The midseason period this year seems to be really spread out. New series have been making their debut, and a few series returning (kind of) over the last couple of months (with more on the way). I don’t think there’s been any midseason breakout hit so far, but there’s a wide variety to choose from so there’s a chance that something may resonate with the viewing audience. I’ve checked out a few of the new shows (though the most intriguing ones are still to come).
Based on the Hugh Grant feature film, About A Boy is about an odd, socially awkward young boy named Marcus and his flaky mom Fiona who live next to a flagrantly single man-child named Will. As you might expect, a bond forms between the boy and the man by sheer force of persistence — the boy helps the man become more sensitive, connected and less shallow; the man helps the kid adapt socially, and together they learn to grow up. David Walton plays Will, Minnie Driver plays Fiona, and Benjamin Stockham plays Marcus. While I did enjoy the Hugh Grant movie, this show is only OK. It’s a bit predictable as far as sitcoms go. So far, each episode Marcus naively gets him and Will into a situation where Will acts like the immature guy that he is, but then seeing that Marcus is hurt Will has a change of heart and does something good for them both. There are a few laughs, but those are predictable as well.
However predictable that show is, it pales in comparison to the unfunny flop that is Spun Out, a Canadian sitcom featuring Dave Foley as the head of an ad agency, with Paul Williams (he was nice guy Billy in Battlestar Galactica) as a new copy writer Beckett. I guess it’s supposed to be an office comedy but the jokes are so cliche and lame that I was actually kind of sad. On his first day, Beckett meets each new colleague by saying something that coincidentally happens to be the wrong thing to say (like saying how hot the boss’s daughter is when the boss is standing right behind). When there’s an important meeting with a client, Beckett walks in by mistake, and the client is (of course) more interested in some random ideas from him than from the pitch that the main team is trying to present. Not that it’s my number one show, but The Crazy Ones with Robin Williams and Sarah Michelle Gellar is also about a father-daughter run ad agency, and blows this show out of the water. Unfortunately, Spun Out is another one of those ironically (or presciently) named shows because even after only one episode there is no good material left. I wish I could be more patriotic and give it more of a chance, but there are so many other shows more worthy of my time.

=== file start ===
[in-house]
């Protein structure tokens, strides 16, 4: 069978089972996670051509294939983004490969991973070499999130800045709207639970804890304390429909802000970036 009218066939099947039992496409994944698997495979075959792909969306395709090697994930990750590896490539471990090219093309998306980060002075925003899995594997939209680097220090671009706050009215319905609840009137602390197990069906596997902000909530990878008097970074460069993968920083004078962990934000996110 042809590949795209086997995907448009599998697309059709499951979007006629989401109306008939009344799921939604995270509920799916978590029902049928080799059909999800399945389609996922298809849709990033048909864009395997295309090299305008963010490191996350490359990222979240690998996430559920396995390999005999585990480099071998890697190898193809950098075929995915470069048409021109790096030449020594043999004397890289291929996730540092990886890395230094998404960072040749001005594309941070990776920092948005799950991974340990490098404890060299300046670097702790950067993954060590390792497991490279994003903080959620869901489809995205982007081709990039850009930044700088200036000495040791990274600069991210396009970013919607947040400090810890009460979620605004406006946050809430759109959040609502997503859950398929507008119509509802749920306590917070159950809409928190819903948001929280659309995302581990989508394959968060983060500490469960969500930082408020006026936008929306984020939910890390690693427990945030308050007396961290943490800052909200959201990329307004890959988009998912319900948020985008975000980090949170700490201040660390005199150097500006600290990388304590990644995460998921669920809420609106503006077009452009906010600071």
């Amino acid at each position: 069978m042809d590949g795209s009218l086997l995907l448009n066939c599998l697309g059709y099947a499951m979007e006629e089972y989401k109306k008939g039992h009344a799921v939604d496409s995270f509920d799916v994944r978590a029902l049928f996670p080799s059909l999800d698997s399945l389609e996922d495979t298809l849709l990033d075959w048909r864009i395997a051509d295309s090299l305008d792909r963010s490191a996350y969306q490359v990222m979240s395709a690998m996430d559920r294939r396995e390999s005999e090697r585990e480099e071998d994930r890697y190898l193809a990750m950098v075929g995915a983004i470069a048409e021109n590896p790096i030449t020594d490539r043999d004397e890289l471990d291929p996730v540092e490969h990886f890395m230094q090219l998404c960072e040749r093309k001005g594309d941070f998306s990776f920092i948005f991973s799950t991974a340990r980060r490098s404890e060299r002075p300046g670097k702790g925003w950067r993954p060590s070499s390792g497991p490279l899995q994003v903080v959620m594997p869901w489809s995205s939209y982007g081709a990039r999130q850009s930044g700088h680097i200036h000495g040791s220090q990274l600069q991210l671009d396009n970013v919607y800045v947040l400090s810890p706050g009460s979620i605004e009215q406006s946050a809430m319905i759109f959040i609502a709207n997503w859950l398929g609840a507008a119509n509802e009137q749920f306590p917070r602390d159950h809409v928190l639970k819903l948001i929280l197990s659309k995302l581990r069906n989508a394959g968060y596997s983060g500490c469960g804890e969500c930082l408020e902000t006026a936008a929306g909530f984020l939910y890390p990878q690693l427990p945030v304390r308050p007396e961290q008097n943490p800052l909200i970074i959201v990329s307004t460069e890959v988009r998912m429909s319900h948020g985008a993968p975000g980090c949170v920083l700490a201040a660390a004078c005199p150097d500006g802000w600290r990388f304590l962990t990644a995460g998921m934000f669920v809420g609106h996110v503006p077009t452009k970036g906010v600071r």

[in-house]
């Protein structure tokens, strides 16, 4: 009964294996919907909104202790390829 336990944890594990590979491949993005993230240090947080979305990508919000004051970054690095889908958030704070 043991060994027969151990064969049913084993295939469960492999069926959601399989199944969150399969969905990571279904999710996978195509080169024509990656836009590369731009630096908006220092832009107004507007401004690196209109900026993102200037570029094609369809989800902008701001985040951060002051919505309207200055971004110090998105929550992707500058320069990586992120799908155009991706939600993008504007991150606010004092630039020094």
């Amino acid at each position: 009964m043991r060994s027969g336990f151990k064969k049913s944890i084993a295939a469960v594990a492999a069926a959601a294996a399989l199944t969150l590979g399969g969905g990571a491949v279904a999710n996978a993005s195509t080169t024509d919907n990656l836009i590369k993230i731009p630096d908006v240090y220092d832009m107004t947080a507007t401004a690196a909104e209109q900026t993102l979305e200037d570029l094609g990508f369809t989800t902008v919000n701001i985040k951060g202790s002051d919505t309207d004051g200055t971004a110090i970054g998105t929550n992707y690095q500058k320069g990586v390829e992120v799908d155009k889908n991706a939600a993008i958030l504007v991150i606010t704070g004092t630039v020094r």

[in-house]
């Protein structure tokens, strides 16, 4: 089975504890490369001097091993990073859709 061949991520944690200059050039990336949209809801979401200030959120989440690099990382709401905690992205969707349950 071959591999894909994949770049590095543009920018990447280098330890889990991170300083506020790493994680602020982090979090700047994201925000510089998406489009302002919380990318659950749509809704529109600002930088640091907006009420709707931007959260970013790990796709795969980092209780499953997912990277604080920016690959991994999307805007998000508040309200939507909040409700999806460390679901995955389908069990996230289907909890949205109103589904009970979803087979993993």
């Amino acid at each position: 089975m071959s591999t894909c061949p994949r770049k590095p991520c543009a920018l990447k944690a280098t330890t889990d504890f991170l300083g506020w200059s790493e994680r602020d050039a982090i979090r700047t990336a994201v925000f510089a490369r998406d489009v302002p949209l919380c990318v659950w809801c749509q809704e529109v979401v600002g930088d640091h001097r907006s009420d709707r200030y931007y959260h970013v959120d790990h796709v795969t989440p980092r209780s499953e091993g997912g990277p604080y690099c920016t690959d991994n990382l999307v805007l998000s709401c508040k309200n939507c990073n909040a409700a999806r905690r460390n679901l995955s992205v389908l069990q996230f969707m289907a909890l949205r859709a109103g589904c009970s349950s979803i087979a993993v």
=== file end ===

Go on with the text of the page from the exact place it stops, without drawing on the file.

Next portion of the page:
While we are on the topic of shows that I could barely sit through one episode of, Star-Crossed made its CW debut a few weeks ago. Having the audacity to pretend it was inspired by Shakespeare’s Romeo and Juliet, it’s really just another teen soap (and a pretty bad one at that) with some kind of gimmicky twist. This time around, there are aliens coming to high school. Aimee Teagarden and Matt Lanter play the ill-fated lovers. She’s kind of a normal high school girl (though everyone in the show is attractive, so the fact that she is also is nothing out of the ordinary) but he’s an Atrian, part of a race whose spaceship crashed in the US decades earlier. For some reason the Atrians look just like humans (attractive ones at that) except they have got some presumably natural tattoos on their faces. The Atrians are confined to reservations, but are gradually trying to integrate into human society and the first step is by having a handful of their kids attend high school (because high school is the best place for assimilating individuals who don’t fit in with those around them, right?). While there seems to be some lip service paid to the sci-fi premise, it’s just a transparently thin veil to disguise a gloss on themes of bigotry, racism and intolerance. Even though this should be a monumental deal that there are alien kids in your school, most characters just play out the typical, dumbed-down high school melodramas. What a waste of sci-fi potential.